3. What I find most amazing is that there can be a gun battle in the street and no humans witness it, in Uptown New Orleans…really???

  4. Why did this take a WEEK to be reported? Friends in the neighborhood told me about it 20 minutes after it happened. This is the first mention anywhere.

  5. Mark, we reported on it the day after the shooting: http://uptownmessenger.com/2014/06/two-wounded-in-overnight-shootings-on-st-charles-avenue-danneel-street/

    Not as much detail was known at that point, however.

    • Thank you for your response.My friends told me that 14 casings had been recovered in front of their home and it didn’t match up to the reportage and made me think it was a different incident. I do get the UM in my e-mail daily. You do a fine job and please excuse my presumption. The street violence angers me so and I fear for our wonderful city.

  6. “The victim was in the wrong place at the wrong time”

    Yes, how dare she step onto one of the most famous streets in the country and expect to not get shot at. Silly woman, giving NOPD all this paperwork. All she had to do was stay locked in her hotel room.

  7. Blackonomic$
    The more money in creating careers and worth building in black owned businesses and communities would surely result in less criminal activity and desire to live the thug life. If leaders were equipped with resources to rebuild the more urban areas of town we would all reap the benefits. However the powers that be have not changes the plan in some time and we see where it’s gotten us.

    • Tell that to the previously elected mayor who tried to create a business for his family and now is paying for his thuggery.

    • finally, a thoughtful response.

    • I agree Jason, but think the problem is more complicated than just finding work. We do need the opportunity to build careers and community based business in all areas of the city. Just as important and maybe more so is the need to instill a sense of right and wrong and the need to get beyond violence to settle disputes or whatever it is that makes one person shoot another. But you are correct. We need to rebuild urban areas, get rid of blight and do something about the homelessness in our city. A tall order. And who is up to it? Our elected officials? Perhaps not but the people of the city need to push for more leadership. Or make a change.

    • these kids are 12 and 13 yrs old running around with guns they did not buy legally – they are not mature as that happens at 24 yrs. — after that they are just thugs – like Bonny and Clyde –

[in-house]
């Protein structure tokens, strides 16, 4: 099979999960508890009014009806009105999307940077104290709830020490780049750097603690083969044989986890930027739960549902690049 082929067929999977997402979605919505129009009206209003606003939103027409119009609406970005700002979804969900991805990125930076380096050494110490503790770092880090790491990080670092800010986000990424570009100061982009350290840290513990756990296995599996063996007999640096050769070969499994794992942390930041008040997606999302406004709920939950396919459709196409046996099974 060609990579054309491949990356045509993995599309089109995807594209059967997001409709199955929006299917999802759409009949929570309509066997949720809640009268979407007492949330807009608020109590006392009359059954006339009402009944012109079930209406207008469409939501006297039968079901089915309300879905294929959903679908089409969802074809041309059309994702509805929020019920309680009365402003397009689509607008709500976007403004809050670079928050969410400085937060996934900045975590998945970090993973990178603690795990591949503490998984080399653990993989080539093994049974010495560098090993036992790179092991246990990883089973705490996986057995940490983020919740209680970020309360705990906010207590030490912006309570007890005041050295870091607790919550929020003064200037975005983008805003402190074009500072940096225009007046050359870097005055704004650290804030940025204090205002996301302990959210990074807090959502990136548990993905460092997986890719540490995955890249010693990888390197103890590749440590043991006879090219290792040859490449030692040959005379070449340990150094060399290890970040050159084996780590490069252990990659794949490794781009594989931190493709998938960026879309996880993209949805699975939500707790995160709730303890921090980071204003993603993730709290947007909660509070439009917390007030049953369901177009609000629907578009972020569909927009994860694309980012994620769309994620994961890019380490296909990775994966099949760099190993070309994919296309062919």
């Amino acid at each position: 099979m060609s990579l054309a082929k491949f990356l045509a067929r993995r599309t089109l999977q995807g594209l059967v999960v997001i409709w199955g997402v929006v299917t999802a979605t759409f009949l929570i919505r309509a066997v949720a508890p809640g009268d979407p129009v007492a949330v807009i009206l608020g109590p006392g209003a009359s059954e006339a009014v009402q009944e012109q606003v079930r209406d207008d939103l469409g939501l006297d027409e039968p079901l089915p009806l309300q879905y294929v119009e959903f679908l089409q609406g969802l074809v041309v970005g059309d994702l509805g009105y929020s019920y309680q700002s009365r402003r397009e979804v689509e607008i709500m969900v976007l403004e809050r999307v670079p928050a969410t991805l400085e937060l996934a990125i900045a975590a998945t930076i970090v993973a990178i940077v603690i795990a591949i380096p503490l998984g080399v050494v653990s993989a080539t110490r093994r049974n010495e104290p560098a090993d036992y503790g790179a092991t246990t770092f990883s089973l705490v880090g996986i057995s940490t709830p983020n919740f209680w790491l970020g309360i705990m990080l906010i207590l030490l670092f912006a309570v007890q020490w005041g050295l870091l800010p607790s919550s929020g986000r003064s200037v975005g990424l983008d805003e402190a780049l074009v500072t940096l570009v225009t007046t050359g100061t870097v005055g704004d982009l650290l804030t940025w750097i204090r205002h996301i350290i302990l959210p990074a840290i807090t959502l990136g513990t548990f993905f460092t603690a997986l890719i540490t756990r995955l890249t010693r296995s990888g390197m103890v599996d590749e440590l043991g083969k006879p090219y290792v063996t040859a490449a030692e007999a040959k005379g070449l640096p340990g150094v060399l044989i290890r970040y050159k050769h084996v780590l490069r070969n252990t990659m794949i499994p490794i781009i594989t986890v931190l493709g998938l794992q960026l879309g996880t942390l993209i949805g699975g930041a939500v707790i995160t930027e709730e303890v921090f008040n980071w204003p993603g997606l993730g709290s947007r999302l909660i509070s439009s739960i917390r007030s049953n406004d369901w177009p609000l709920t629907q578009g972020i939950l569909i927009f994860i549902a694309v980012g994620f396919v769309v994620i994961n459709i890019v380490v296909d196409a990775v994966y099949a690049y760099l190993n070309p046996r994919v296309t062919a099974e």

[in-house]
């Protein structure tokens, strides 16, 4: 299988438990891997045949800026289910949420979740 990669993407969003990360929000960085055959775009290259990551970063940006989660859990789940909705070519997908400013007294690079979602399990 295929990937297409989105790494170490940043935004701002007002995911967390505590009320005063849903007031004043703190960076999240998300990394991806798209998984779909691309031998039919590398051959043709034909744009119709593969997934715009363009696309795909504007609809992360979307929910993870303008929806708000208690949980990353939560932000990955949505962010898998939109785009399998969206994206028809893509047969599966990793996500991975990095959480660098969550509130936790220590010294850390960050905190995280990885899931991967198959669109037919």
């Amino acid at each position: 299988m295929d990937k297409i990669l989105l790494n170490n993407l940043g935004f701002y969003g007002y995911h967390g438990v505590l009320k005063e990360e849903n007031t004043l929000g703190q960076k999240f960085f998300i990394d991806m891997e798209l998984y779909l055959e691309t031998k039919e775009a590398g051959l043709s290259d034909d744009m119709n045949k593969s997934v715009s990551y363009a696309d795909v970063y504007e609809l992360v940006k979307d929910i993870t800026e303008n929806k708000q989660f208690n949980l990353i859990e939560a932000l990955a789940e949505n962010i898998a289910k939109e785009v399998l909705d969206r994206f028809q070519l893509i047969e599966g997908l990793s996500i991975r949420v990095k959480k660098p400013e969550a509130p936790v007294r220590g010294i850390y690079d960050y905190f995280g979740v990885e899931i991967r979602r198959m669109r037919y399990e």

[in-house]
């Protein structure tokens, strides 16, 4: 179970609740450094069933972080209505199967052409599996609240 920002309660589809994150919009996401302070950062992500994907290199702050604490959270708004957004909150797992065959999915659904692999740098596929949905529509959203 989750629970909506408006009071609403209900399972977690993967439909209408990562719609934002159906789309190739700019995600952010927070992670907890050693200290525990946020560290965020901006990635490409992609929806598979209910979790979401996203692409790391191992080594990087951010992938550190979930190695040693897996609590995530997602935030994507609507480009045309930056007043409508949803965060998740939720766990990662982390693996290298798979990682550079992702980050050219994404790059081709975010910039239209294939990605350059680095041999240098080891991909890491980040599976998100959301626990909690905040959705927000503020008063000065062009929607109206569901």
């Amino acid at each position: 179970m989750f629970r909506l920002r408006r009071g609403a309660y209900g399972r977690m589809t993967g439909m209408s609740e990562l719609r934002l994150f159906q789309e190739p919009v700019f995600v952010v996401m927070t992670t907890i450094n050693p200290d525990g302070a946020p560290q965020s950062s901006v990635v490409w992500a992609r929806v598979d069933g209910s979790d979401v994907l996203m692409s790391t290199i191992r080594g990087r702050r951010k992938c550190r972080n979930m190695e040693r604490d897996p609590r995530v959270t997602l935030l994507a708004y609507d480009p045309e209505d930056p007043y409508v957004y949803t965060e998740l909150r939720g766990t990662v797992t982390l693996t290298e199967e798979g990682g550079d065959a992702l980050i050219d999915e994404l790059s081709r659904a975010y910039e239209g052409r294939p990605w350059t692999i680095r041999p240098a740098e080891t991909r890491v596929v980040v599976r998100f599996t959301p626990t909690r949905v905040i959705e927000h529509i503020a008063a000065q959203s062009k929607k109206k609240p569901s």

the peer pressure for this age group is tremendous – and this age group is overwhelmingly large right now – the parents are not to blame as the kids do not let them know what is going on at that age – they are sneaking around – the parents have their interests on the baby and not the teens – I personally believe the parents are helpless because one or two peers in their kids group are not parented – well, this is just part of what I think and I would like to blame the parents but I can’t and I think they are disgusted with the situation too. When I was growing up belonging to a group was important and even going off to boarding school meant a group to want to be in – it happens to all of us I think – and unfortunately it is our problem today with our group of kids —

  8. 4 shooters. 27 rounds fired. One hit… on a tourist. The City loses again.

  9. It used to appear that the thugs could at least hit their desired targets.
    They actually thinned their own ranks. Darwin at work.
    But it now looks like they could not hit the broadside of a barn.

    27 rounds fired…and an innocent lady stepping off a streetcar is the only victim.
    Its sad on so many levels.

  10. I think the parents of these teens need to make it their duty to “stop and frisk” their kids whenever they leave the house – that age group is not thinking for the future or the consequences of killing –